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beans

Beans are a phytonutrient rich food and an excellent addition to a varied, economical, healthy diet. The 2010 Dietary Guidelines Advisory Committee recommended a shift towards a plant based diet (see here, here, here), and beans are a great source of plant protein (see also here, here). Eating just half a cup of beans a day for two months can result in a 20 point drop in serum cholesterol. Beans also help reduce blood pressure, reduce inflammation, and lower body weight. Bean consumption may also be protective against cancer (see here). Black beans appear to be slightly healthier than pinto beans and lentils (red lentils are the healthiest) come in second after black beans in terms of antioxidant content (see also here, here).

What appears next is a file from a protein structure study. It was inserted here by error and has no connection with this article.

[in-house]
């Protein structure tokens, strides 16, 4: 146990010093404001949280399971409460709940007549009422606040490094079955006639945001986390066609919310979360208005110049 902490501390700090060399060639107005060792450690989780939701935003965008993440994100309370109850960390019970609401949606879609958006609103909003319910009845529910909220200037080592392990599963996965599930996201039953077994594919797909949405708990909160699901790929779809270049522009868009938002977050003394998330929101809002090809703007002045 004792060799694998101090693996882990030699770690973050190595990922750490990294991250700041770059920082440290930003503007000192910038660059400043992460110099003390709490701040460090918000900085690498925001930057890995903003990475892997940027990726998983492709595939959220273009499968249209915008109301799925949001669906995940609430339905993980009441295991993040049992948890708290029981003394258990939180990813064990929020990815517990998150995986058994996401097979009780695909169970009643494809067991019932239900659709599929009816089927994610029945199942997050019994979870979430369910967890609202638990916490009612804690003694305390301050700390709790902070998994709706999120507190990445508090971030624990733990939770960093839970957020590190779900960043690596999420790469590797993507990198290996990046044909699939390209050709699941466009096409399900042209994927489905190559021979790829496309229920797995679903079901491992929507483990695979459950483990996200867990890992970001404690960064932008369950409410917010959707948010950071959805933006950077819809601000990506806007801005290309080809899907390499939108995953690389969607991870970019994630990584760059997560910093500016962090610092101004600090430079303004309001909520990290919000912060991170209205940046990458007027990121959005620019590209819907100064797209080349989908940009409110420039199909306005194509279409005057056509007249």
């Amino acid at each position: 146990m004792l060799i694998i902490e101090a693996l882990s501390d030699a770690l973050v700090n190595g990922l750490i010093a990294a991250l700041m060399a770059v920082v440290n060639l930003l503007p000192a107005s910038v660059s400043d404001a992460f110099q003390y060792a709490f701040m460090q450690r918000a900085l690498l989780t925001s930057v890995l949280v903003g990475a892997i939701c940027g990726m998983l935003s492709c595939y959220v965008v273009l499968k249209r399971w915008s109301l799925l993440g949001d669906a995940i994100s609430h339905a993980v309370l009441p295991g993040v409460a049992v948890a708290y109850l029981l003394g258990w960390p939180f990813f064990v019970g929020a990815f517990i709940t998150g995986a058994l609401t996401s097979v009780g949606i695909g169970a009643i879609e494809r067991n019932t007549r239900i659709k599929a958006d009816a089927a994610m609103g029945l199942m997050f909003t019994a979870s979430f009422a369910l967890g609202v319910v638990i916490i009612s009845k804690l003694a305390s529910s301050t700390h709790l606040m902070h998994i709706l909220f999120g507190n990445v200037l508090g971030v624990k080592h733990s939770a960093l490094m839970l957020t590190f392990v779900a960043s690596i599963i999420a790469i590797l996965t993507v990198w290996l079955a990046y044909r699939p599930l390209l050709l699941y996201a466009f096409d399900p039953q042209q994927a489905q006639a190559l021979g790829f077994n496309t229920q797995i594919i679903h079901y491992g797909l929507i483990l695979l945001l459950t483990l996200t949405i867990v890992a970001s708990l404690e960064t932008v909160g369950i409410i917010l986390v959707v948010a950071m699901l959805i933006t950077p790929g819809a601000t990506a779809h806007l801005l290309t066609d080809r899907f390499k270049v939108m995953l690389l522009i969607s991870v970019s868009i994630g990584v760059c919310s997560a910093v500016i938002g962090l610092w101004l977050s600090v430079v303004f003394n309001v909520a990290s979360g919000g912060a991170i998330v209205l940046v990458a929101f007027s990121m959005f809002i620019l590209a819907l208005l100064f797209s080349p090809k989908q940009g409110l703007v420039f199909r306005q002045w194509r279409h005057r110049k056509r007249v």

Tempeh is a whole soy food and perhaps the healthiest form of soy you can eat. Tofu, as long as it isn’t made with formaldehyde like it is in Malaysia, is also health-promoting. Soy consumption has been found to reduce abdominal fat. Protein from vegetables has been associated with improved fertility in women. Beans are also a great source of zinc, which is recommended for men on all diets. And obtaining folate from beans and legumes rather than taking folic acid supplements is probably healthier (though folic acid supplements are still recommended in early pregnancy).

Coffee (made from beans! Well seeds, technically…), appears to be protective against diabetes, liver cancer, and brain cancer.

The plastic linings in bean cans can contain BPA, though there are brands that don’t use it.

See also the related blog posts: Do Eden Beans Have Too Much Iodine? Beans and Gas: Clearing the air

Topic summary contributed by Denise.
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